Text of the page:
Andrachuk also highlighted programs operated in Catholic schools that provide extensive social, academic and spiritual supports for pregnant teens. That support includes ensuring maternity uniforms "to reinforce the message of inclusivity."

Additionally, said Andrachuk, schools "do not abandon teens who make other choices," but instead offer counseling and "unconditional love and support."

"The measure of any civilized society is the way it deals with its most vulnerable and those in need, especially in times of crisis," she wrote.

Andrachuk said that Catholic schools will continue to reinforce the belief that "we are our brother’s keeper based on the universal values of peace, hope, love, respect and social justice."

"If the educational environment of a school is not the appropriate place for the teaching of these intrinsic human values – then where?"

 

Below is the complete text of the open letter from Ann Andrachuk, Chair of the Board of Trustees, Toronto Catholic District School Board

Oct. 30, 2012

Catholic Values are Human Values

The events of recent weeks have renewed the debate on whether religious, and in particular Catholic values, have any place in a publicly-funded school system.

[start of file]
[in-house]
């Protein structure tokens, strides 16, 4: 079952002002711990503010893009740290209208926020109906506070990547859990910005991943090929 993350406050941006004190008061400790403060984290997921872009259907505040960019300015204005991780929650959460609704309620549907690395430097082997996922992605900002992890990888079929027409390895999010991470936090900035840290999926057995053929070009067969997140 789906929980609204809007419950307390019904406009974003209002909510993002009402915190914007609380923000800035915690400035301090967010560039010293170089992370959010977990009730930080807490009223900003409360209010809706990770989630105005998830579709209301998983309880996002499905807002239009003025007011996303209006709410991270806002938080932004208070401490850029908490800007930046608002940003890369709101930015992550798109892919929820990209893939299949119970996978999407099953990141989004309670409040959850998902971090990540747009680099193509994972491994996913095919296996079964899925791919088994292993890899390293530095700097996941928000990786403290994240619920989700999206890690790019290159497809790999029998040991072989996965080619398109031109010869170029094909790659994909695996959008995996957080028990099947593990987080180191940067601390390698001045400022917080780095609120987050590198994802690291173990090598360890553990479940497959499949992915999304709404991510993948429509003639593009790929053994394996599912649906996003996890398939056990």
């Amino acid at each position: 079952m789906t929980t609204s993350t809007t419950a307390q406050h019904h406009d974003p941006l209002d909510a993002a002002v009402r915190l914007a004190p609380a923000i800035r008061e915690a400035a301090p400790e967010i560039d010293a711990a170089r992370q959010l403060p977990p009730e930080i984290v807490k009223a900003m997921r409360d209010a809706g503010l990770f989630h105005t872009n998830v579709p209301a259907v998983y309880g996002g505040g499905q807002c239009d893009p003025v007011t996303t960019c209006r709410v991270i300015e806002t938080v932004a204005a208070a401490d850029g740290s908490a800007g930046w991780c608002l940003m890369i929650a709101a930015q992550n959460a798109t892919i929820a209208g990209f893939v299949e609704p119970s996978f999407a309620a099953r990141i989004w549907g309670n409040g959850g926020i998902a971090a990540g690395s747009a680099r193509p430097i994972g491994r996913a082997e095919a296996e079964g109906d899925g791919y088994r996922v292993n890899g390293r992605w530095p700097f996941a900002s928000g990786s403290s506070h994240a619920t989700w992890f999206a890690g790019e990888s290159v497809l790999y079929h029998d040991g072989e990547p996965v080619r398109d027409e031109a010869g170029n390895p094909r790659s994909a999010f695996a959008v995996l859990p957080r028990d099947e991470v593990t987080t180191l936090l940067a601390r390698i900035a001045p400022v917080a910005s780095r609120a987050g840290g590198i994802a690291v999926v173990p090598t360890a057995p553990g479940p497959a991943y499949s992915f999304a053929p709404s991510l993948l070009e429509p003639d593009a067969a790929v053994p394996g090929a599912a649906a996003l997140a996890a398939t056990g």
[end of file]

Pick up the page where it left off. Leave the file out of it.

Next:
But, whose values are these really?

At the Toronto Catholic District School Board we inspire excellence by educating the hands, hearts and minds of students to create responsible citizens who give witness to Catholic social teachings through the values of peace, justice and respect for the sacredness of human life. This Christian anthropology or world view embraces and cherishes the dignity and worth of each and every person.

Are these not universal human values that should be shared and cherished by everyone on this precious planet?

Ours is an inclusive learning community rooted in the love of Christ. We educate students to grow in grace and knowledge, and to lead lives of faith, hope and charity. As members of one of Canada’s largest school boards, our staff and students are challenged to transform the world through faith, innovation and action. This is consistent with the distinctive expectations of all Ontario Catholic Schools. These expectations are determined and shaped by the vision and destiny of the human person emerging from our faith tradition.